White Sharks (NW Atlantic)
The objective of the current study is to use passive acoustic telemetry to examine fine-scale movements, habitat use, site fidelity, and feeding behavior of white sharks in the western North Atlantic.
Why this is important:
Although the occurrence of white sharks is well documented in the North Atlantic, the species is relatively rare and much of what is known about its distribution and movements is limited to historical sightings data. With growing evidence that white shark populations are overexploited worldwide, studies to examine the life history and ecology of this species are warranted for conservation and protection.
The seasonal (summer, early fall) presence of great white sharks off the coast of Massachusetts has been well documented. However, based on historical sightings data, the species is known to be relatively rare in the Atlantic. Data compiled by the MA Shark Research Project show that the number of white shark sightings has been rising in recent years off the coast of Massachusetts. There has also been a concurrent increase in the number of white shark attacks on seals, largely adjacent to Monomoy Island off the coast of Cape Cod, which hosts a sizeable growing population of gray seals. White sharks, which were thought to generally feed offshore in the Atlantic, appear to be exhibiting a dietary shift in response to changes in seal abundance. As a result, it is anticipated that the number of white shark sightings as well as seal attacks will continue to rise off the coast of Massachusetts. The advent of new tagging technologies has allowed researchers to examine the movements, habitat use, and behavior of white sharks in the Pacific and Indian Oceans, but, until recently, the elusive nature of this species in the Atlantic has been a roadblock to such studies in this region. However, the relative increase in white sharks off the coast of cape Cod has allowed us to tag 13 individuals during the summers of 2009 and 2010 with pop-up satellite archival transmitting tags or acoustic transmitters. Given the high profile nature of the white shark, these tagging efforts garnered considerable media attention. This was also the first successful effort to apply these tags to white sharks in the North Atlantic Ocean. The proposed study will augment these initial tagging efforts.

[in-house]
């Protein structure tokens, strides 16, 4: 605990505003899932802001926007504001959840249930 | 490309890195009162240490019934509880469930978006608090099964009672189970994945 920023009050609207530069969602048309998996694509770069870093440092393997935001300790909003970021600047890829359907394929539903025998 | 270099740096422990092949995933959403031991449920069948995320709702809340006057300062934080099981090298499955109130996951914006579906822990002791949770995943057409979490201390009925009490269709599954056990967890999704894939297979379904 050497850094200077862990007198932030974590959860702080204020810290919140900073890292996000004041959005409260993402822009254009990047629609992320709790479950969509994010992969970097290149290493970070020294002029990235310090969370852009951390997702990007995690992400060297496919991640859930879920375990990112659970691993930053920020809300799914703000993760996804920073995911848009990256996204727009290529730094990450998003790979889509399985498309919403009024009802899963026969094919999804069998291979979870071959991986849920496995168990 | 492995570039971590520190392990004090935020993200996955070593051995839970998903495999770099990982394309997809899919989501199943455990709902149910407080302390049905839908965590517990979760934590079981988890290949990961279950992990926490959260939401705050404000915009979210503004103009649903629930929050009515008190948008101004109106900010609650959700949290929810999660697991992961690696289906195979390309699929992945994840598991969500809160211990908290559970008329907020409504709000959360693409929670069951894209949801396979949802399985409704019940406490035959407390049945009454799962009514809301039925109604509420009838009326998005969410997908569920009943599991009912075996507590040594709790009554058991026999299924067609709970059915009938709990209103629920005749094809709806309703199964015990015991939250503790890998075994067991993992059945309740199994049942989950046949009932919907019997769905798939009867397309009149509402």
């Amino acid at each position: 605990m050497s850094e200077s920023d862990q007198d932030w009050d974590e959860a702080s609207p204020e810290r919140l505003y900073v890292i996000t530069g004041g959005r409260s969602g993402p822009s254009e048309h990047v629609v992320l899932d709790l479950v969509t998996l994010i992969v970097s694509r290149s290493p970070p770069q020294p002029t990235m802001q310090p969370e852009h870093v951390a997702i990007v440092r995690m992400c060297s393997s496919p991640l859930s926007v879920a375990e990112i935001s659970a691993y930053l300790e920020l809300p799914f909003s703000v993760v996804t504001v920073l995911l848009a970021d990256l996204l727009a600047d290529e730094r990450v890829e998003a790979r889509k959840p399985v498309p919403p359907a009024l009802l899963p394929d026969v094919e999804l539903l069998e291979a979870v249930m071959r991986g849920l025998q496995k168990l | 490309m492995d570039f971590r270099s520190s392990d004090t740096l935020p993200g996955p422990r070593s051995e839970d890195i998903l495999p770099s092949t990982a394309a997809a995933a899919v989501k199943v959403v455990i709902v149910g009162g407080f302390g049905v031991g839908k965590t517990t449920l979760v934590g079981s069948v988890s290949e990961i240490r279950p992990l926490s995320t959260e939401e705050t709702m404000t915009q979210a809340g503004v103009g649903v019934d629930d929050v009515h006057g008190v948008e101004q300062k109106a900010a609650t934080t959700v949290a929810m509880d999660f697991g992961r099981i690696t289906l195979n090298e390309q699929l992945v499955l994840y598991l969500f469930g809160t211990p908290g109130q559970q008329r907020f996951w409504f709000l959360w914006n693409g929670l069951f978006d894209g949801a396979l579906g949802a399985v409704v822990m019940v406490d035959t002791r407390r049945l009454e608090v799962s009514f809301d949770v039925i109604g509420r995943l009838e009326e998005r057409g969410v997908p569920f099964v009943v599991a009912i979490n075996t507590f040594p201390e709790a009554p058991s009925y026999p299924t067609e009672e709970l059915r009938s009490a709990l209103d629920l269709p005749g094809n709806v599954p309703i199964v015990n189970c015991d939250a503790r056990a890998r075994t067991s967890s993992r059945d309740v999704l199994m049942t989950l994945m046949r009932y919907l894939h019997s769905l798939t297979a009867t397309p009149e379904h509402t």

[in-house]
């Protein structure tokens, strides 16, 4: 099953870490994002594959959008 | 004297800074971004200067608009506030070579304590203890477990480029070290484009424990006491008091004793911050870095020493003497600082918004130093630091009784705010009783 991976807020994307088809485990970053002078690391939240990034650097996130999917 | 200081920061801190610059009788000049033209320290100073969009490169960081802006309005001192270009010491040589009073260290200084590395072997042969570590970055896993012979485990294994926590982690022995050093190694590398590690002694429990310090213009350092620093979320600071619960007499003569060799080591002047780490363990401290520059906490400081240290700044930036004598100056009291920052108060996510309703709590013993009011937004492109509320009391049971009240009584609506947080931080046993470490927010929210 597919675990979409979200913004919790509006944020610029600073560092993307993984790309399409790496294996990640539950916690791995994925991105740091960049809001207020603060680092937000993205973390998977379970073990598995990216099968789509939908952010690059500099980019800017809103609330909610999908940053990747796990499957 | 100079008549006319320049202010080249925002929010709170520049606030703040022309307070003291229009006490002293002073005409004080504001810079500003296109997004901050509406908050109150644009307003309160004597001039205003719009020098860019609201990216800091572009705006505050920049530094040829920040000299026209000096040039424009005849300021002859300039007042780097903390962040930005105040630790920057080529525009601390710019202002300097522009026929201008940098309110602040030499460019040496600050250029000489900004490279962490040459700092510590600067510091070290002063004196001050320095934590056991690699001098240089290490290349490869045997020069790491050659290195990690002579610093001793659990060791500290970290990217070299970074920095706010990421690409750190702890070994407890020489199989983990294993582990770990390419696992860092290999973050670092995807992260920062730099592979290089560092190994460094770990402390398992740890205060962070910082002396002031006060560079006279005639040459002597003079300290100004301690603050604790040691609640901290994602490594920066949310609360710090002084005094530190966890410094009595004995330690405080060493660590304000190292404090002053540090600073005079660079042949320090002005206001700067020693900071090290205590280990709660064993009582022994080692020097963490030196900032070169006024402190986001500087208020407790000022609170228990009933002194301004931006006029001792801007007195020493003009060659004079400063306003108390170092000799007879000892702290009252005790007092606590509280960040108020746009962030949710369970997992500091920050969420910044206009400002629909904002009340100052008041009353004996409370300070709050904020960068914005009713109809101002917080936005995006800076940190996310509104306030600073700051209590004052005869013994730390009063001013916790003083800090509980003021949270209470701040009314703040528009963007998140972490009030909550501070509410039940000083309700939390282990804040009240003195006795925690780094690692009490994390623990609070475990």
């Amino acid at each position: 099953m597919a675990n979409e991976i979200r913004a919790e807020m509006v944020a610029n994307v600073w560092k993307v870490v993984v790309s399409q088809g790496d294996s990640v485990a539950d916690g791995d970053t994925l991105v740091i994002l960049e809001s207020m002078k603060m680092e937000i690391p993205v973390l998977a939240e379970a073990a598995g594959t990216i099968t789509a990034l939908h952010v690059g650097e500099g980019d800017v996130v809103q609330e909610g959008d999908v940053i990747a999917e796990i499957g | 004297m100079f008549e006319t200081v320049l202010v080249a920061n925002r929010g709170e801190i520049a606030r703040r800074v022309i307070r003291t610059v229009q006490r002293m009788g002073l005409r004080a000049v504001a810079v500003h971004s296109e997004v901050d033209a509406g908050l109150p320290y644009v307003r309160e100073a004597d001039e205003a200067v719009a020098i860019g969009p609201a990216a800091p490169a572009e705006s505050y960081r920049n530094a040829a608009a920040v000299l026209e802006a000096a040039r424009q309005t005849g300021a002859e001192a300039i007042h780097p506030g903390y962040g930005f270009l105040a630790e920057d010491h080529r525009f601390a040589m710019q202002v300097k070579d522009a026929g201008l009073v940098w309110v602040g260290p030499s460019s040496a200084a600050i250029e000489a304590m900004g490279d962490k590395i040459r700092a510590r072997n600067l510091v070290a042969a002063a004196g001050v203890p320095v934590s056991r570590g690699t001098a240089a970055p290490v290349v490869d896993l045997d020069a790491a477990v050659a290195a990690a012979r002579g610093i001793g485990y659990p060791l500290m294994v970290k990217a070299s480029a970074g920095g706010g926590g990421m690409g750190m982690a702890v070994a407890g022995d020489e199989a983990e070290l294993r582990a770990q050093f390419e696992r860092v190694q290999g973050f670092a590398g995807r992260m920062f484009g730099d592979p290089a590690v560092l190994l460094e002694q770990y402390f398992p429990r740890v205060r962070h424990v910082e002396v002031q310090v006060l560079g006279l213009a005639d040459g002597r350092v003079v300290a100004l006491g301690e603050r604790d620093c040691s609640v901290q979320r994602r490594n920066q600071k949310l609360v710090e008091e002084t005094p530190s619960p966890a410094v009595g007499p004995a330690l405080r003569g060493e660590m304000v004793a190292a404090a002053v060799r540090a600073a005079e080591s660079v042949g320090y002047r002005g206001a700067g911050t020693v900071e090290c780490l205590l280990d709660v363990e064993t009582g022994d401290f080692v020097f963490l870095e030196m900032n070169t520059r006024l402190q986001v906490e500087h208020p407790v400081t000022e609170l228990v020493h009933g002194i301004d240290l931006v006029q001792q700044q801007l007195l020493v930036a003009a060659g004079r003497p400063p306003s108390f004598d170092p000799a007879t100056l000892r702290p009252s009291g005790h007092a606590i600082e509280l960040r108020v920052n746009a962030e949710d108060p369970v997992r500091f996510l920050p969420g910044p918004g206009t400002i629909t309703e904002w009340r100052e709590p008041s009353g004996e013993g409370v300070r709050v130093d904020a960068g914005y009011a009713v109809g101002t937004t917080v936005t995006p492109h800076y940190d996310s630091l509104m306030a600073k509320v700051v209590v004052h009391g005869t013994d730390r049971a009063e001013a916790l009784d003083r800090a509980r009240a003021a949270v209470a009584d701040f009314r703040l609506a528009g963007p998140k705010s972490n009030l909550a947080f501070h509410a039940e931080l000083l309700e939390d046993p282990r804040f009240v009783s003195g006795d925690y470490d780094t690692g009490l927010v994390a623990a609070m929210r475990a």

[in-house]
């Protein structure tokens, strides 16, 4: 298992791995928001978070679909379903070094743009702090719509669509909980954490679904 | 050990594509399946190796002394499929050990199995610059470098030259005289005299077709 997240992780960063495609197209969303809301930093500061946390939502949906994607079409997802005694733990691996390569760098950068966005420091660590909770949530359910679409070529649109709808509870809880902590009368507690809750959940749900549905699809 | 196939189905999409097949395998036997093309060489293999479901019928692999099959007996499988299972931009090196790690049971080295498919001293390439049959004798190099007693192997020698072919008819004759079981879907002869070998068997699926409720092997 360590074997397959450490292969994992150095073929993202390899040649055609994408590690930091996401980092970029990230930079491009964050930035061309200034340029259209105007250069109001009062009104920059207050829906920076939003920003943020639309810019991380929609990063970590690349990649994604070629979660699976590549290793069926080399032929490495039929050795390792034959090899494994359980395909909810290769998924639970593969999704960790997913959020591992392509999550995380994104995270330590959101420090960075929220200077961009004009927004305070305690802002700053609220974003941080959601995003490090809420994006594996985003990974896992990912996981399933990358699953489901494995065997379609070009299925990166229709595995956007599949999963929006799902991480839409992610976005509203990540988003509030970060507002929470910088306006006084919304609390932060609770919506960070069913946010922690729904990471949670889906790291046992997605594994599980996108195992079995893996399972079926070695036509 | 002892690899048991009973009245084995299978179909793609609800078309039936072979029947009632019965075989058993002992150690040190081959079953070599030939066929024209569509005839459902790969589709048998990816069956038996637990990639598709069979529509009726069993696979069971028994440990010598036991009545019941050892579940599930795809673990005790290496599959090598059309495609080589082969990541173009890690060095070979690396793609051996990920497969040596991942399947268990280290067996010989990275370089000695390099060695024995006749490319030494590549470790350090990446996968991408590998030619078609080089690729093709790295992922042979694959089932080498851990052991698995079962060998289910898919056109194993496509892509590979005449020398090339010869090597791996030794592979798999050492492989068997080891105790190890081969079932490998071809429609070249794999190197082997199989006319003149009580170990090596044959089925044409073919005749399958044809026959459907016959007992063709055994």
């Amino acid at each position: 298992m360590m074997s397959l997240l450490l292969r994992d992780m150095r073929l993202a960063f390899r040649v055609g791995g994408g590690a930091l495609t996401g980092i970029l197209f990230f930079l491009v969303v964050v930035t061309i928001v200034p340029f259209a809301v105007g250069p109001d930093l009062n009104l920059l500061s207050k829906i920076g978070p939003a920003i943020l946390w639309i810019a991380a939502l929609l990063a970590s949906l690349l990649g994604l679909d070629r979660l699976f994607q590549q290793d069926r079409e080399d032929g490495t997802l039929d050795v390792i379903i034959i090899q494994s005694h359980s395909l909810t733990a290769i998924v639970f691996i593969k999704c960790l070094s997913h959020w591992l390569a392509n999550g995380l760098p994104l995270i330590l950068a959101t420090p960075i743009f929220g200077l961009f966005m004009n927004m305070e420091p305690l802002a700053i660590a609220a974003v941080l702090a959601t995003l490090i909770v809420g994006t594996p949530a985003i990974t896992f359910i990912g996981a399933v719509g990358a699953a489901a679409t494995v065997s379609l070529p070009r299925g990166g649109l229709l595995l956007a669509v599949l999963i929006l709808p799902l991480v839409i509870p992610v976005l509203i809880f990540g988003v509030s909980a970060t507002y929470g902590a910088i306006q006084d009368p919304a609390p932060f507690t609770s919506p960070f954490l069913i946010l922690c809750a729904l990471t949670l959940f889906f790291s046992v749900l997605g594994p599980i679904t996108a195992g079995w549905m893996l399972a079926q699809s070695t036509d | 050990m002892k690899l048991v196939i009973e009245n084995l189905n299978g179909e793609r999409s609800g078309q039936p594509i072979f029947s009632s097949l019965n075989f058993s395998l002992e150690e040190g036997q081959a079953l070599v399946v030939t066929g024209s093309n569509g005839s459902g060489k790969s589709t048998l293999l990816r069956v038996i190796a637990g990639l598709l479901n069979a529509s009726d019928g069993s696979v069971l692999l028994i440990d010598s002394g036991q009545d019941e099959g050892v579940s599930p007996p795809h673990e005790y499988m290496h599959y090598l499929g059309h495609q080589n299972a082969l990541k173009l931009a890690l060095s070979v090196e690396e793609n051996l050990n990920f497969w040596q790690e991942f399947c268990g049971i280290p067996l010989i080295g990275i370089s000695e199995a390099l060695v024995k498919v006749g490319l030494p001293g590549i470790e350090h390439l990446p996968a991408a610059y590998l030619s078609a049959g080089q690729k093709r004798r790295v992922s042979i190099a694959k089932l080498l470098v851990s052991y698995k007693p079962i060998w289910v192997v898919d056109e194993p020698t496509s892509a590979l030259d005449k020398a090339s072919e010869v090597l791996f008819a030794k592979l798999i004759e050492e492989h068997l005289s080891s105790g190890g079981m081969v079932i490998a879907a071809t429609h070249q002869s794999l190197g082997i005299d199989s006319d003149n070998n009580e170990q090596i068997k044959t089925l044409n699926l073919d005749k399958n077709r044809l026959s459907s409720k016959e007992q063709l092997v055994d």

Aims and Objectives
The general aim of the proposed work is to study the ecology of the white shark in a part of the world where it remains largely unknown. The objective of the study is to examine fine- and broad-scale movements, habitat use, site fidelity, residency, and feeding behavior of white sharks in southern New England and along the east coast of the US.
MA Marine Fisheries